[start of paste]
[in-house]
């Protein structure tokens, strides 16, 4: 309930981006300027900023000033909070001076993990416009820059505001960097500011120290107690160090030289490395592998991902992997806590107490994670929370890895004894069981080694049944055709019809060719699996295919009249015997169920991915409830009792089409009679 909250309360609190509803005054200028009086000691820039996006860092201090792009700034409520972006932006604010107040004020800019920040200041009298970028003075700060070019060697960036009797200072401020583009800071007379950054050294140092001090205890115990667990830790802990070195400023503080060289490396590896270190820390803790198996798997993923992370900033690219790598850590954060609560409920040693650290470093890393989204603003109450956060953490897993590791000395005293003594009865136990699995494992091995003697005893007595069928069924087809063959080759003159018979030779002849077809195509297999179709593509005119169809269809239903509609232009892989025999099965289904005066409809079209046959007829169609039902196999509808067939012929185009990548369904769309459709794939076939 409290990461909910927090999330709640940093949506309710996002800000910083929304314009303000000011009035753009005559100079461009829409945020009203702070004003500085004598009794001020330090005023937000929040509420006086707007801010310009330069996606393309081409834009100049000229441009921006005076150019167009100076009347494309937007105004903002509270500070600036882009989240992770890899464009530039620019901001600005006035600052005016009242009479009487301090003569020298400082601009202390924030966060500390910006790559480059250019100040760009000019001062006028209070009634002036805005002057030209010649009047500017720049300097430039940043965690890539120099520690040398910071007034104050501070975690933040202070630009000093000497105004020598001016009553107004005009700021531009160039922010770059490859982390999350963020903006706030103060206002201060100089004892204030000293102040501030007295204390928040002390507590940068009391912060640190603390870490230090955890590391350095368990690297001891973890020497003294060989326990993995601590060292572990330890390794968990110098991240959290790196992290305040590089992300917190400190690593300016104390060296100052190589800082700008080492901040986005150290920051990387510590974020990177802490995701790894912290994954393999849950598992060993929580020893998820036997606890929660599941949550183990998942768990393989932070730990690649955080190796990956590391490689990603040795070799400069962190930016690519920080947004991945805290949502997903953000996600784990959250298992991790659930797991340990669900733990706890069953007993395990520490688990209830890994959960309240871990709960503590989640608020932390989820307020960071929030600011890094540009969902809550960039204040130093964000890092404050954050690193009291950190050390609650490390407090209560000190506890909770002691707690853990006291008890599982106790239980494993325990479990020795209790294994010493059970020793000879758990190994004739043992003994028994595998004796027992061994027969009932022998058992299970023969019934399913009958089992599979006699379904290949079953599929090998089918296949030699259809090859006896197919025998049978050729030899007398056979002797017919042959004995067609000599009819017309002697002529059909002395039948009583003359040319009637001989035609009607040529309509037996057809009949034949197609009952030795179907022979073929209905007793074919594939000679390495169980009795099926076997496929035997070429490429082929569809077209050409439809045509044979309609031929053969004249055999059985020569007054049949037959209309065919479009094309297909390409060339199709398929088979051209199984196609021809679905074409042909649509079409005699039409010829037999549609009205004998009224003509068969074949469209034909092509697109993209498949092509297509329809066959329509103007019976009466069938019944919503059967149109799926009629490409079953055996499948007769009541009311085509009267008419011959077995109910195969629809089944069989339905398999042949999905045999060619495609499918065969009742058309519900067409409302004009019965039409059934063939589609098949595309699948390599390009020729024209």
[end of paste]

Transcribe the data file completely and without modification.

[in-house]
């Protein structure tokens, strides 16, 4: 309930981006300027900023000033909070001076993990416009820059505001960097500011120290107690160090030289490395592998991902992997806590107490994670929370890895004894069981080694049944055709019809060719699996295919009249015997169920991915409830009792089409009679 909250309360609190509803005054200028009086000691820039996006860092201090792009700034409520972006932006604010107040004020800019920040200041009298970028003075700060070019060697960036009797200072401020583009800071007379950054050294140092001090205890115990667990830790802990070195400023503080060289490396590896270190820390803790198996798997993923992370900033690219790598850590954060609560409920040693650290470093890393989204603003109450956060953490897993590791000395005293003594009865136990699995494992091995003697005893007595069928069924087809063959080759003159018979030779002849077809195509297999179709593509005119169809269809239903509609232009892989025999099965289904005066409809079209046959007829169609039902196999509808067939012929185009990548369904769309459709794939076939 409290990461909910927090999330709640940093949506309710996002800000910083929304314009303000000011009035753009005559100079461009829409945020009203702070004003500085004598009794001020330090005023937000929040509420006086707007801010310009330069996606393309081409834009100049000229441009921006005076150019167009100076009347494309937007105004903002509270500070600036882009989240992770890899464009530039620019901001600005006035600052005016009242009479009487301090003569020298400082601009202390924030966060500390910006790559480059250019100040760009000019001062006028209070009634002036805005002057030209010649009047500017720049300097430039940043965690890539120099520690040398910071007034104050501070975690933040202070630009000093000497105004020598001016009553107004005009700021531009160039922010770059490859982390999350963020903006706030103060206002201060100089004892204030000293102040501030007295204390928040002390507590940068009391912060640190603390870490230090955890590391350095368990690297001891973890020497003294060989326990993995601590060292572990330890390794968990110098991240959290790196992290305040590089992300917190400190690593300016104390060296100052190589800082700008080492901040986005150290920051990387510590974020990177802490995701790894912290994954393999849950598992060993929580020893998820036997606890929660599941949550183990998942768990393989932070730990690649955080190796990956590391490689990603040795070799400069962190930016690519920080947004991945805290949502997903953000996600784990959250298992991790659930797991340990669900733990706890069953007993395990520490688990209830890994959960309240871990709960503590989640608020932390989820307020960071929030600011890094540009969902809550960039204040130093964000890092404050954050690193009291950190050390609650490390407090209560000190506890909770002691707690853990006291008890599982106790239980494993325990479990020795209790294994010493059970020793000879758990190994004739043992003994028994595998004796027992061994027969009932022998058992299970023969019934399913009958089992599979006699379904290949079953599929090998089918296949030699259809090859006896197919025998049978050729030899007398056979002797017919042959004995067609000599009819017309002697002529059909002395039948009583003359040319009637001989035609009607040529309509037996057809009949034949197609009952030795179907022979073929209905007793074919594939000679390495169980009795099926076997496929035997070429490429082929569809077209050409439809045509044979309609031929053969004249055999059985020569007054049949037959209309065919479009094309297909390409060339199709398929088979051209199984196609021809679905074409042909649509079409005699039409010829037999549609009205004998009224003509068969074949469209034909092509697109993209498949092509297509329809066959329509103007019976009466069938019944919503059967149109799926009629490409079953055996499948007769009541009311085509009267008419011959077995109910195969629809089944069989339905398999042949999905045999060619495609499918065969009742058309519900067409409302004009019965039409059934063939589609098949595309699948390599390009020729024209």